An open letter to the Rt Hon Robert Halfon MP and members of the UK educational press
As chair of the Commons Education Committee, I’ve long been an admirer of your actions that support young people being able to access careers education and your support of both apprenticeships and of the Baker Clause.
I’m in awe of your ability to raise the profile of the need for our young people for the working world before they reach school leaving age and when they are in the early stages of their careers.
I’ve followed the Skills Bill with interest and understand the Government’s focus on the Baker Clause, which requires strengthening as more than half of schools seem to still be ignoring the need to comply.
I’m fully behind the need for more engagement between industry, training providers and young people in schools.
However, as Prof Tristram Hooley was quoted to say in FE News:
“…the Baker clause is only a small part of the puzzle, we need to make sure that high quality career education and guidance are at the heart of our education system and that young people are supported to make transitions, access decent work and build a positive career. “
So, to the purpose of my open letter.
I may be being pedantic but there is one aspect of your speeches and the reporting of them which not only drives me insane but also diminishes the endeavours of the well qualified and hardworking careers professionals working with young people in schools throughout England.
What is this aspect of which I speak?
It is the continued muddle around the terms used to describe careers learning activity.
The statutory guidance documents refer to CEIAG (Careers Education, Information, Advice and Guidance). Which sets out the component parts which when delivered together support people to develop the career management skills they need to access the world of work.
The Careers and Enterprise Company use the term personal guidance to describe the interaction between qualified career development practitioners and clients.
The latter term, is often referred to both inside and outside of the career development profession as careers guidance.
Thus I must make issue with your continued reference to the encounters that are taking place between training providers and employers and young people. In effect the encounters that the Baker Clause is in place to ensure happen, as careers guidance.
Careers aka personal guidance is an activity that takes place between a fully qualified careers professional and a client. It is unbiased and impartial and should be fully in the best interests of the young person.
It is defined in the statutory guidance for careers as follows:-
… the opportunity for students to make sense of the careers activities they have experienced across the other benchmarks and reflect on what this means for their career plans, with the assistance of a qualified careers adviser.(My underlining for emphasis)
The guidance then goes on to state:-
The department recommends that schools and colleges view the UK Register of Career Development Professionals, held by the CDI, to search for a careers adviser who can deliver a particular service or activity.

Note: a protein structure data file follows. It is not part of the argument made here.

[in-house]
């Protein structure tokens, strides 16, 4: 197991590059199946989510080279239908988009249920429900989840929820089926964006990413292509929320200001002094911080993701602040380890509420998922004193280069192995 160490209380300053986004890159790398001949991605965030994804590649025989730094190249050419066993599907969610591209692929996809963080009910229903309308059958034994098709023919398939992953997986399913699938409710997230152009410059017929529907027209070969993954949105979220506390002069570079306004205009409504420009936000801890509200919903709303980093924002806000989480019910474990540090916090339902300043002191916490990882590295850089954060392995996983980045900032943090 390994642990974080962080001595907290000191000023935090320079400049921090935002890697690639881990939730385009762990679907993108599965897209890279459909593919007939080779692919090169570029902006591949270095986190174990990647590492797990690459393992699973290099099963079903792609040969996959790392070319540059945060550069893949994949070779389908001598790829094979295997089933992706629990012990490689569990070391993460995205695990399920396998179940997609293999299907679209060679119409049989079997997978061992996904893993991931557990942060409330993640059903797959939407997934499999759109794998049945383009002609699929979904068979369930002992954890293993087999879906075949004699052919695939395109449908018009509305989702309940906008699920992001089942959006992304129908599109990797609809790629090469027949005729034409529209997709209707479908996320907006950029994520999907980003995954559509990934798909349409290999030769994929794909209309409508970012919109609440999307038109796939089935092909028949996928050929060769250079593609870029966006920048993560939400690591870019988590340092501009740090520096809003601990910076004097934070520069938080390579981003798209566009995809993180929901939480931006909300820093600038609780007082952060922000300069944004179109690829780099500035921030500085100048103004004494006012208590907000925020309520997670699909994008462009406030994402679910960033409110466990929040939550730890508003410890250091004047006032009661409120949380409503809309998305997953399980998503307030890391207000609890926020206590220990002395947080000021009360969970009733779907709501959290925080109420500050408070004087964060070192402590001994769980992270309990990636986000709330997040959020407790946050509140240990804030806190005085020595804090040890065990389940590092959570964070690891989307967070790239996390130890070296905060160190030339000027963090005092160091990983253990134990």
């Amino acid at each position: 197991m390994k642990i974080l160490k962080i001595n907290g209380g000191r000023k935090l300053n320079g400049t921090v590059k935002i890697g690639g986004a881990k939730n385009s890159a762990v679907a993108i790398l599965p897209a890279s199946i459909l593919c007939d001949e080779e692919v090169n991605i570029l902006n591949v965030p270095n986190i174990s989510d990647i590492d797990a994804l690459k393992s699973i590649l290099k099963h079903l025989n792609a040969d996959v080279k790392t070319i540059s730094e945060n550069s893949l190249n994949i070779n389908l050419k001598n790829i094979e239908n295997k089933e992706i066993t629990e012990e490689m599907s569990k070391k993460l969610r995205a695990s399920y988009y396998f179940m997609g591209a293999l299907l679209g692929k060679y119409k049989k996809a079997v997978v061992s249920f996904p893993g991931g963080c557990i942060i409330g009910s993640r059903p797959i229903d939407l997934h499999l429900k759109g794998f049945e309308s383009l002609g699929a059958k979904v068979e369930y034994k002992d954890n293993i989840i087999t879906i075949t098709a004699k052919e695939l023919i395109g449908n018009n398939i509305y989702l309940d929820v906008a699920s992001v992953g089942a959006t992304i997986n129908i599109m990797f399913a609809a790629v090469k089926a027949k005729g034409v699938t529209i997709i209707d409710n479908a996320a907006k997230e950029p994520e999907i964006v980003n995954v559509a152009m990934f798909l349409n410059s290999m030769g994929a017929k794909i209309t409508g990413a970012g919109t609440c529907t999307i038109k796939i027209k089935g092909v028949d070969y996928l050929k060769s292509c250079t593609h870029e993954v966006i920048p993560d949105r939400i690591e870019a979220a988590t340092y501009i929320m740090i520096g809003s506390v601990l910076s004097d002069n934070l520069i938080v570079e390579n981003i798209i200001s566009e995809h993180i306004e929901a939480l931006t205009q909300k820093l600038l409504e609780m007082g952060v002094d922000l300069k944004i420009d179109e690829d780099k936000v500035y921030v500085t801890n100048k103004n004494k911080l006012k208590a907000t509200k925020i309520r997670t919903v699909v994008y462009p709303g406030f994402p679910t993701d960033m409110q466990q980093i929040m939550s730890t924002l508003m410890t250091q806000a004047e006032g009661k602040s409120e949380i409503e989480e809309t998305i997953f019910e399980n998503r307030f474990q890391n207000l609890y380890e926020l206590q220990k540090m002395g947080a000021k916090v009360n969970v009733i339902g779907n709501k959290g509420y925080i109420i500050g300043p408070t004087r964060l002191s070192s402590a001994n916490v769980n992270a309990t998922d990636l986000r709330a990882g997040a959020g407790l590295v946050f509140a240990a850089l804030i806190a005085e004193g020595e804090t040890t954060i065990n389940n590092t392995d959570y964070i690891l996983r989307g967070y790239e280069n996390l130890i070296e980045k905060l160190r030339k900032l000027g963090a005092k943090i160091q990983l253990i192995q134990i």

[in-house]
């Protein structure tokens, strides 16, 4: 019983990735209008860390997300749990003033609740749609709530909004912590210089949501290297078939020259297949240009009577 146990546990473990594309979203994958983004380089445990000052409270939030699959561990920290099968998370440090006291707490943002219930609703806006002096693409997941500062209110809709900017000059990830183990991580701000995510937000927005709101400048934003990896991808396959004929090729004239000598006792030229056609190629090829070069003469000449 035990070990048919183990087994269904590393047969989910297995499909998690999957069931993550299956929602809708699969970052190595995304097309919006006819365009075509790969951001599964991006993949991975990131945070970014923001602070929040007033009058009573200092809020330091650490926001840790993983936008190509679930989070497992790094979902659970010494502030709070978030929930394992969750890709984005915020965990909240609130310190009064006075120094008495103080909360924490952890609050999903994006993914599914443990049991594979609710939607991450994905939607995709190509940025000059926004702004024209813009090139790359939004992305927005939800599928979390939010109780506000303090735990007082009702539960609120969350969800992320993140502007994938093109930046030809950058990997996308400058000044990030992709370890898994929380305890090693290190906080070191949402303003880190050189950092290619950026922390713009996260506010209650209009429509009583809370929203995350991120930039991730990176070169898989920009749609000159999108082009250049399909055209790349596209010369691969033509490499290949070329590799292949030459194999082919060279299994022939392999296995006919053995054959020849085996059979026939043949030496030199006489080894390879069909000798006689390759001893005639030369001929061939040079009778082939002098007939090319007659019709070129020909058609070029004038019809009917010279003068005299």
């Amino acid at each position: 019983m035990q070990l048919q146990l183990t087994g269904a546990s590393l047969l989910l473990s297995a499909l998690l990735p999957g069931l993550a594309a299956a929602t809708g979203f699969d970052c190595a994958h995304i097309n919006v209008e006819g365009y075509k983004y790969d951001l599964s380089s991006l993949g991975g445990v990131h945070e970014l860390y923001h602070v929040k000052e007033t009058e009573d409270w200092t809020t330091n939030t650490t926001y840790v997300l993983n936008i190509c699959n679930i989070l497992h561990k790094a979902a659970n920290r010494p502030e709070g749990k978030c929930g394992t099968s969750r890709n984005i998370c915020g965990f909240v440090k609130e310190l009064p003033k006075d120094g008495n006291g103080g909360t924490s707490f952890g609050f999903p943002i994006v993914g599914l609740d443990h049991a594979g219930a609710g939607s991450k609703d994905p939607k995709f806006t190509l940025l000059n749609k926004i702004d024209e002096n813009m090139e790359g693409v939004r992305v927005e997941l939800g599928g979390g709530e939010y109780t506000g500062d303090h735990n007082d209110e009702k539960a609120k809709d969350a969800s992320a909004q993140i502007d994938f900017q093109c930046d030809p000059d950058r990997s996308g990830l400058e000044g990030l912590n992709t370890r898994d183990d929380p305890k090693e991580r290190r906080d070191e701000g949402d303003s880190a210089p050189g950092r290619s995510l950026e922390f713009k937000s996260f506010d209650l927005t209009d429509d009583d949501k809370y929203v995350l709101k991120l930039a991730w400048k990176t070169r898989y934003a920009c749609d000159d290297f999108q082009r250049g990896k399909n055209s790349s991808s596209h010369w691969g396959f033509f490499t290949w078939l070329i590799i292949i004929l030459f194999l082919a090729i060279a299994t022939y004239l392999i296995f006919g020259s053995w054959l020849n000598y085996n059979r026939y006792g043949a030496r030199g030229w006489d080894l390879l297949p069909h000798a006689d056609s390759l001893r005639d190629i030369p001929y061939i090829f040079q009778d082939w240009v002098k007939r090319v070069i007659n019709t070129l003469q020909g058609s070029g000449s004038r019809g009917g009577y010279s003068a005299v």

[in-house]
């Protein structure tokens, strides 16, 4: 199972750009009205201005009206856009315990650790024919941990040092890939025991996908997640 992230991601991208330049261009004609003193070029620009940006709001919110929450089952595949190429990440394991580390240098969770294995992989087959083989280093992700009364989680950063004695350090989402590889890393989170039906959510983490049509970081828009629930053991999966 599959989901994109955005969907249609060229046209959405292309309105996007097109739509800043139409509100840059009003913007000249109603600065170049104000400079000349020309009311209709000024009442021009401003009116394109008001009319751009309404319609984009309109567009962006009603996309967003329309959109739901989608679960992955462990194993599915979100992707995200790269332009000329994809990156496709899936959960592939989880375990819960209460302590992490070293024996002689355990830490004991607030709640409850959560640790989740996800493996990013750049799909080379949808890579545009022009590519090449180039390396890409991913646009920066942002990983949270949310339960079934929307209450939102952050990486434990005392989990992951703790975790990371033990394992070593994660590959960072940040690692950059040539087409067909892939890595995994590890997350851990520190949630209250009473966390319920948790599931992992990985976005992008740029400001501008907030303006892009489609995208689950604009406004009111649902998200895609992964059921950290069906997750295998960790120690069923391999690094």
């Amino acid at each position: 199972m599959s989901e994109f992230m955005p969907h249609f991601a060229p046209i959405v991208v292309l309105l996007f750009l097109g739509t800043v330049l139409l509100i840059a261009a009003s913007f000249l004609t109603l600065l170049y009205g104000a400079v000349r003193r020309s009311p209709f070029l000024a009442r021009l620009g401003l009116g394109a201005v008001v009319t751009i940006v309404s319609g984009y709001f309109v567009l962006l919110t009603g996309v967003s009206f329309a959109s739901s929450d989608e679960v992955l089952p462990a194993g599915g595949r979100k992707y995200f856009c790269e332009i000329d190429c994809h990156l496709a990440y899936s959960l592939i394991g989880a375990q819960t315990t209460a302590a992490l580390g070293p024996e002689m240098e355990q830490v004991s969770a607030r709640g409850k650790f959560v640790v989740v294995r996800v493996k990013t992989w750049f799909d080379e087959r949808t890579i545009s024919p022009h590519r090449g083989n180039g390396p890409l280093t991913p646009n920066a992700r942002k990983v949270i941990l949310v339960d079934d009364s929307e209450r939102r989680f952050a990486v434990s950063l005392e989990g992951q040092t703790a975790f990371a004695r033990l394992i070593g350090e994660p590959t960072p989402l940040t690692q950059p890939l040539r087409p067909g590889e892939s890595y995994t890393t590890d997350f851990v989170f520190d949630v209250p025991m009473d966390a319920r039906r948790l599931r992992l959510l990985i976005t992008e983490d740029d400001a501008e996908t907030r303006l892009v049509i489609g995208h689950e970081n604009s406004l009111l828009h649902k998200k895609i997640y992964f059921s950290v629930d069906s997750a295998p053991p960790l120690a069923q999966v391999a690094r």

Employers and training providers who speak to young people and provide opportunities for them to explore the options that are open to them are usually not qualified in career development, nor can they claim to be wholly independent and be acting in the best interests of the young people with whom they interact. In short, they are providing information.
So please, please, please, stop referring to the Baker Clause activities as providing careers guidance.
They are not. They provide information, they might give advice but they do not constitute careers guidance.
It is sad that there is much misinformation and derogatory myth around about what used to be called careers advisers.
The professional career development sector (The Career Development Institute, Careers England etc) is working hard to change that erroneous image and the continued misuse of the term careers or personal guidance for anything other than the work of fully qualified career development professionals detracts from that work, and from the understanding of the public at large, of the role of career development professionals. Especially when such language is used interchangeably by those in influential roles such as MPs and the media.
Members of the Career Development Institute’s register are required to hold a post graduate level qualification, ascribe to a code of ethics, and undertake a minimum amount of CPD each year to be on the register.
Members of the register broadly break down into 2 areas:
- those in coaching, guidance, and counselling and
- those on the education side such as careers leaders in schools.
I may think that the term careers adviser is old hat and much maligned but currently there doesn’t seem to be an alternative that the general public would readily understand, so I continue to use the term.
As somebody who is not a trained careers adviser, I have enormous respect for the huge sources of skill and knowledge they bring to the lives and understanding of young people, so I wish to stand with them, shoulder to shoulder and fight for the terms personal and careers guidance to be only used when pertaining to work undertaken by fully qualified professionals.
Janet Colledge RCDP, Careers Education Consultant at Outstanding Careers
Janet’s letter was first published on Mar 1st on the Careers Network, a network for Careers educators run by Careers educators.Recommend0 recommendationsPublished in